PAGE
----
Skip to main content


 

Restorative Justice

Restorative justice repairs the harm caused by crime. When victims, offenders and community members meet to decide how to do that, the results can be transformational.
Source: http://restorativejustice.org/
Restorative justice is an approach to justice in which the response to a crime is to organize a meeting between the victim and the offender, sometimes with representatives of the wider community. The goal is for them to share their experience of what happened, to discuss who was harmed by the crime and how, and to create a consensus for what the offender can do to repair the harm from the offense. This may include a payment of money given from the offender to the victim, apologies and other amends, and other actions to compensate those affected and to prevent the offender from causing future harm.

A restorative justice program aims to get offenders to take responsibility for their actions, to understand the harm they have caused, to give them an opportunity to redeem themselves and to discourage them from causing further harm. For victims, its goal is to give them an active role in the process and to reduce feelings of anxiety and powerlessness. Restorative justice is founded on an alternative theory to the traditional methods of justice, which often focus on retribution. However, restorative justice programs can complement traditional methods.

Academic assessment of restorative justice is positive. Most studies suggest it makes offenders less likely to reoffend. A 2007 study also found that it had the highest rate of victim satisfaction and offender accountability of any method of justice. Its use has seen worldwide growth since the 1990s. Restorative justice inspired and is part of the wider study of restorative practices.
Source: https://en.wikipedia.org/wiki/Restorative_justice

#RestorativeJustice #justice #crime #peace
Are you suggesting this form of justice for the mass shootings over the weekend? I don't think it would end well. Especially since you cannot bring back the dead.

Hi, i didn't know about the mass shooting when i posted this

I hear that you are skeptical about using these methods when the person may be mentally ill, is that correct?

just about any good idea has it's limits...

@Sunyata - Me personally or USians in general? For me, I suppose it would depend on the mental illness.

For me, I suppose it would depend on the mental illness.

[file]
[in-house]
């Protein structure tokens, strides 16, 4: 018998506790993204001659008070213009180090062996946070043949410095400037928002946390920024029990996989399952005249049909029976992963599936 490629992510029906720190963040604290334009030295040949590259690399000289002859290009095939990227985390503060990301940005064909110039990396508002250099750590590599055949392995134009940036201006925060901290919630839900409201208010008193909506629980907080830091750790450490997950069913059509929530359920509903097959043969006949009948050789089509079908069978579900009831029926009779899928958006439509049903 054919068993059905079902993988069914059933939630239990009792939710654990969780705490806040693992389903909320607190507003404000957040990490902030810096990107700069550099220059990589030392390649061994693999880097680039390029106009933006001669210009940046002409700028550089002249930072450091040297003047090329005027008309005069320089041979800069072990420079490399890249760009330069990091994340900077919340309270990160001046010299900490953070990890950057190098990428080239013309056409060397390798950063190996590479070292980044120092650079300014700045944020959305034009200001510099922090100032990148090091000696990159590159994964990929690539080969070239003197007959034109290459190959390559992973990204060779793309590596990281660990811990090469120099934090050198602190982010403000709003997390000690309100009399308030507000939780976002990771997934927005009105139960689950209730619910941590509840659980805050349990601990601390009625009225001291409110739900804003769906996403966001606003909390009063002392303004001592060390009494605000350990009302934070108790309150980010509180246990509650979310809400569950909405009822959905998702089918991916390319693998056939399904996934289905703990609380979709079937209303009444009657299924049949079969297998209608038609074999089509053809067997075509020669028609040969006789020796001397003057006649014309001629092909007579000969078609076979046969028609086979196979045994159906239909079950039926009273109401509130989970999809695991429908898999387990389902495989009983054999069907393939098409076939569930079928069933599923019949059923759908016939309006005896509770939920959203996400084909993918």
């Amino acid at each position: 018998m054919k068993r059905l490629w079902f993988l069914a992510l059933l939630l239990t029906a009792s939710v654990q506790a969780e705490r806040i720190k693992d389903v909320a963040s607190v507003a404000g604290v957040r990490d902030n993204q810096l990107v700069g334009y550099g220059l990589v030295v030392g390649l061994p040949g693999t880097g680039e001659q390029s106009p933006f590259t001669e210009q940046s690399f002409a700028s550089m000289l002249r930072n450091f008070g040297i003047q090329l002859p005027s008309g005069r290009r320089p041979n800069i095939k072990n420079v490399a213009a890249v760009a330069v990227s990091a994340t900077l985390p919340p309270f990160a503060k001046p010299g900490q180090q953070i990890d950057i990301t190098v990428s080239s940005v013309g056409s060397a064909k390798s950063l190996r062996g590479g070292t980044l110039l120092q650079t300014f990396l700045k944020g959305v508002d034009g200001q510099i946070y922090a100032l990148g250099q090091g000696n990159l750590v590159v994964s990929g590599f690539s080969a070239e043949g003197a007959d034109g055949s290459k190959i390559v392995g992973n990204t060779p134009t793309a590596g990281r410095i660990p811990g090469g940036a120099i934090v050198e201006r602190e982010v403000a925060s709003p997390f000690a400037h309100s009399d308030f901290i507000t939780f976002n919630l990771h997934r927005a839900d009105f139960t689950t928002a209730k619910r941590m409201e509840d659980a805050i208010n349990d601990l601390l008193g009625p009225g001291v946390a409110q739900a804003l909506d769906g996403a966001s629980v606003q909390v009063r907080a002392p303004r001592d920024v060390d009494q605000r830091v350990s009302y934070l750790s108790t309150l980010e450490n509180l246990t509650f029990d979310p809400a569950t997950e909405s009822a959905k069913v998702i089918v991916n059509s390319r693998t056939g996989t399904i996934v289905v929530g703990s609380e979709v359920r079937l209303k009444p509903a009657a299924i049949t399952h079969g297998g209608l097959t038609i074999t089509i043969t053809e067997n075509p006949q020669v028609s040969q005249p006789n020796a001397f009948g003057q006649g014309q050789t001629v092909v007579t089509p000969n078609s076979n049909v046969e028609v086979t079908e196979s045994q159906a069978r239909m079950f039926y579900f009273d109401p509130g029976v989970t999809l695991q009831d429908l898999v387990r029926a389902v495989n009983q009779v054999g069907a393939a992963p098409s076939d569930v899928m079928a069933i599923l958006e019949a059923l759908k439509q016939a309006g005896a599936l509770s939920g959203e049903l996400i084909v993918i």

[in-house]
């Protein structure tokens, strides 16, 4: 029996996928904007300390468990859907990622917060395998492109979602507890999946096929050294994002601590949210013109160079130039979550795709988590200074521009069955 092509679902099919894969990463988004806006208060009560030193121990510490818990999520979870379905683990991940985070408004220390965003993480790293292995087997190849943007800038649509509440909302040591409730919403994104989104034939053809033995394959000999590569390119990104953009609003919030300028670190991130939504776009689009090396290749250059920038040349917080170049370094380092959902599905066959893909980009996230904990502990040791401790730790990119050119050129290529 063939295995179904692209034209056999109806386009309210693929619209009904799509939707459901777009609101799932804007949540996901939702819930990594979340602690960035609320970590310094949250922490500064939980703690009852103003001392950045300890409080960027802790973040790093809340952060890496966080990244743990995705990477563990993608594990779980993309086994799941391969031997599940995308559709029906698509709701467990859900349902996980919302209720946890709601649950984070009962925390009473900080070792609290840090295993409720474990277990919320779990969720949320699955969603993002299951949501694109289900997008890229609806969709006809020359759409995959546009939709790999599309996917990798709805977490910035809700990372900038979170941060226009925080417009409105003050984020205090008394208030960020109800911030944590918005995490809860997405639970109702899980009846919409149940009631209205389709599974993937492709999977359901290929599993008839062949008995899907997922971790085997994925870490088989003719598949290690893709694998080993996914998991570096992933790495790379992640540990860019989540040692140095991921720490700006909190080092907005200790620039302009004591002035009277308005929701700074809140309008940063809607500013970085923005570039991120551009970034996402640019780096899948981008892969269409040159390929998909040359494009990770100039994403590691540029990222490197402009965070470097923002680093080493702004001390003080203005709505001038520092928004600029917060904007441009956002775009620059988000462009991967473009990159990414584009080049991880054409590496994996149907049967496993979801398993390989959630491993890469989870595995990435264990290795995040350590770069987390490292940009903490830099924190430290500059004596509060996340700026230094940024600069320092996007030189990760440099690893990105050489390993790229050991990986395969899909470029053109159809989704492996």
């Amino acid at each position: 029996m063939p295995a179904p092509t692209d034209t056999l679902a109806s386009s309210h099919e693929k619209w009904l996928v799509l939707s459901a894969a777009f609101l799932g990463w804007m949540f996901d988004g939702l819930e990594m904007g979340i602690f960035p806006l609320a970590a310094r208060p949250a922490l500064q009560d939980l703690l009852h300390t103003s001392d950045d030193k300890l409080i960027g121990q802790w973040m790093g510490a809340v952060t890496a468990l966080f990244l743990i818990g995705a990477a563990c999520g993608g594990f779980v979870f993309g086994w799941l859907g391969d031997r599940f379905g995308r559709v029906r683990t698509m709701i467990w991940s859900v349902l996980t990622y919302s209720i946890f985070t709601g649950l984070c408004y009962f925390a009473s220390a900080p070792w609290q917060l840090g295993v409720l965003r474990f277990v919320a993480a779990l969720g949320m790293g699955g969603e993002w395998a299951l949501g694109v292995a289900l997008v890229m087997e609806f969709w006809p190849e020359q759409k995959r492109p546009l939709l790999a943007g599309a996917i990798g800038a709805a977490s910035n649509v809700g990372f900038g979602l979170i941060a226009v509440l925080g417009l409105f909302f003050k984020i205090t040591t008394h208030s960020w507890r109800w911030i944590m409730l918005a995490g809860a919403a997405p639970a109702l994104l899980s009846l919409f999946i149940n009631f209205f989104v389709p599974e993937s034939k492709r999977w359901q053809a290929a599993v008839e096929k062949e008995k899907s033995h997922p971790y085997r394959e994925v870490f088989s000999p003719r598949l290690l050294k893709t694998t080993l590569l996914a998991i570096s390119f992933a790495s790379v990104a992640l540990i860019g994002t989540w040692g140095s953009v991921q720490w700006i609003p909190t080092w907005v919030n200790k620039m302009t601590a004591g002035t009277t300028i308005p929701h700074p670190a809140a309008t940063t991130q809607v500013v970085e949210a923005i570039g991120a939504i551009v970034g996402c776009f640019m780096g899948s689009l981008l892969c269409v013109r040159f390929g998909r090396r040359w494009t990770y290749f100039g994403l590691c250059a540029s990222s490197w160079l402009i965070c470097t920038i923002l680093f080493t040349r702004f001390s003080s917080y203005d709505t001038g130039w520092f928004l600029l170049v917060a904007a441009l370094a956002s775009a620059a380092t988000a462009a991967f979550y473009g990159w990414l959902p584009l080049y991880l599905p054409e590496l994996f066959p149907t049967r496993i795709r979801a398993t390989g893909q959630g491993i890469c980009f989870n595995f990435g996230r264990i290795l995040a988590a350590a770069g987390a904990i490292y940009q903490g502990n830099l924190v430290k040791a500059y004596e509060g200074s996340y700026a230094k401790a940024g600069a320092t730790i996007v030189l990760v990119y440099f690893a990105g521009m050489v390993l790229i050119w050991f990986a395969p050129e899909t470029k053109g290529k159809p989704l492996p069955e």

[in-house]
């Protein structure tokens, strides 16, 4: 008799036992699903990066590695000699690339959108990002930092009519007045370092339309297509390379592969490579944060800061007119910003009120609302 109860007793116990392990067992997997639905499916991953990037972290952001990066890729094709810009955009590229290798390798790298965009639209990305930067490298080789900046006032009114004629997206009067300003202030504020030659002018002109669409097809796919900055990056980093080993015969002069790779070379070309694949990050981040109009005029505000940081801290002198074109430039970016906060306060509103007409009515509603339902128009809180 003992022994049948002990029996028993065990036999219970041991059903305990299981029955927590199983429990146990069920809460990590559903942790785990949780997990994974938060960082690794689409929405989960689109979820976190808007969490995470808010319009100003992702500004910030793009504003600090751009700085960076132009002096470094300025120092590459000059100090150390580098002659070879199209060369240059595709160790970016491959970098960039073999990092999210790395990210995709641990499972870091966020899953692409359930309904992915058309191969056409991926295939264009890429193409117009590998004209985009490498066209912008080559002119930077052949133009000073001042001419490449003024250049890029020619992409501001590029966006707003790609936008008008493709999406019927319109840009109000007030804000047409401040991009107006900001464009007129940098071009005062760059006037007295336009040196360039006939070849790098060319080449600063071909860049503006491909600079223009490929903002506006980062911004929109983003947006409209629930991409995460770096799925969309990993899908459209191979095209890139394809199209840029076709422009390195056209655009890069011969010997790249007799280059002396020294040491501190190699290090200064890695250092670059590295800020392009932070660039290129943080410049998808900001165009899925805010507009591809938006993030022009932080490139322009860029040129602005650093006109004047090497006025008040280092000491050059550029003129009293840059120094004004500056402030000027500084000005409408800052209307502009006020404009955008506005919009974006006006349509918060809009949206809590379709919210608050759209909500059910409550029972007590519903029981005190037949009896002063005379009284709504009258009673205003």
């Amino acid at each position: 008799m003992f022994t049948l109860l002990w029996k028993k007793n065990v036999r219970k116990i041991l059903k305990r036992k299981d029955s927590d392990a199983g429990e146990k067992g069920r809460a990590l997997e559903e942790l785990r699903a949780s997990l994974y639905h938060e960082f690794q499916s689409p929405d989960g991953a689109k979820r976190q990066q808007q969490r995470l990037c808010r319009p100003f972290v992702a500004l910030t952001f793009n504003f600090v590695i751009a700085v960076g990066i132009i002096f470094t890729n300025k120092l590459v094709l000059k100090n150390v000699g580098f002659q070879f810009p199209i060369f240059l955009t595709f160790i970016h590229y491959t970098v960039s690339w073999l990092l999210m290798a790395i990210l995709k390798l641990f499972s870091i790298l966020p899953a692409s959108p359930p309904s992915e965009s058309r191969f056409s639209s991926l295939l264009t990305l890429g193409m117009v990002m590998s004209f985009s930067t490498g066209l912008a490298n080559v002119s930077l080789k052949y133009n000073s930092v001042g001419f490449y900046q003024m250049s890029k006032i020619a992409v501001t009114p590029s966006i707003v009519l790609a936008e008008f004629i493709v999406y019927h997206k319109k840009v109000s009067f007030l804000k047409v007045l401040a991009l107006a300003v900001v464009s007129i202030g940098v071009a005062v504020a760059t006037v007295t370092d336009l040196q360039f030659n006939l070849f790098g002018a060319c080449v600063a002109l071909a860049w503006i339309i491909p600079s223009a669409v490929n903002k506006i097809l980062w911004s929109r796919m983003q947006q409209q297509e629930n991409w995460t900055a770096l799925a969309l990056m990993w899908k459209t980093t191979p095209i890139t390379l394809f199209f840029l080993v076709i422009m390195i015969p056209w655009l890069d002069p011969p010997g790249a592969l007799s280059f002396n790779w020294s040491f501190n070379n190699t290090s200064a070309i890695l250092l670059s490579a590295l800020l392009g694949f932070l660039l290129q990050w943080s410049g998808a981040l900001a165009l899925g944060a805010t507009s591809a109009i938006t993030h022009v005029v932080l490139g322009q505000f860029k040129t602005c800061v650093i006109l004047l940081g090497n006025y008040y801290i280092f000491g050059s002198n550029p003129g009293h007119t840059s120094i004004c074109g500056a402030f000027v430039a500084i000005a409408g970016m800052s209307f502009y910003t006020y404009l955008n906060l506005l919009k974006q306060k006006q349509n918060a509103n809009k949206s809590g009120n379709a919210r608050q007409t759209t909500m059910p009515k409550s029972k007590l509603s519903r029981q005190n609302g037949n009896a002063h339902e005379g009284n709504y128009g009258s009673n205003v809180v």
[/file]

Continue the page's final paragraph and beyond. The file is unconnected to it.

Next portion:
Yes that's my perspective as well. I guess though that i would like to believe that we can reach anyone, no matter what horrors that have been commited

@Sunyata - Unfortunately, I think most sociopaths and psychopaths are beyond rehabilitation. Of all of the sociopaths that the late Dr Lewis E Graham profiled as a part of his business back in the day, only one sociopath showed true signs of change.

@DavïÐ Låzårµ§ If i understand you are feeling hopeless about connecting heart-to-heart with some people so that we can improve things, is that right?
I have more hope myself, and can tell you more if you're interested?

@Sunyata - I'm open, sure. That said, I'm not trying to rehabilitate anyone.

@DavïÐ Låzårµ§ Well i remember someone asking Marshall Rosenberg (founder of Nonviolent Communication, NVC) if the NVC process is possible with some individuals that may seem to be too damaged, and he said that yes it works, but (he said in another place) it may take some time for people (in prisons for example) to trust that he genuinely cares and wants to connect with them

The aim in NVC isn't really to change people, but rather create a kind of connection where everyone's needs matter. Then when we can hear each other's needs we can find solutions that work for everyone

Does this make sense? (I hope this is valuable for you)

@Sunyata - It makes sense, yes. You might enjoy reading Volume 4 of Lew Graham’s Gnosis Onward series. You can read an esample of it here: http://lewgraham.org/esamples/

@DavïÐ Låzårµ§ Thank you, i will check this out!

@Sunyata - No problem. Let me know what you think.

@DavïÐ Låzårµ§ It's not for me personally, i guess i'm more mainstream when it comes to history and science, but thank you for the thought

@Sunyata - Are you referring to Volume 4 specifically or the series as a whole? I think you will find the former quite interesting.

Well for volume 1 i read this:
Volume 1 – eSample – (The Story of How We Remember) clearly describes the world’s true history from 20,000+ years ago until the Lost Civilization that Plato called the island of Atlas, commonly misnamed Atlantis, simply vanished in a related series of worldwide disasters.
It's not for me personally, but that's okay, we can have different perspectives

@Sunyata - Yeah, that's Volume 1. Please take a look at Volume 4 ("recaps the preceding books and gives results from two decades of applied research on four continents. In part, it is an informed follow-up to the late M. Scott Peck, M.D.’s 1983 People of the Lie: The Hope for Healing Human Evil. The volume also presents an integrated model of human functioning based upon features of character, underlying candlepower, and core traits that invisibly underlie personal differences. Camouflaged, real-life examples bring the model to life. As author, the Rev. Dr Lewis E. Graham was privileged to train as a scientist and a shaman. He thereby brings both traditions plus 20+ years of international business experience to this innovative view of human consciousness."). You don't have to read it, but I think it would interest you.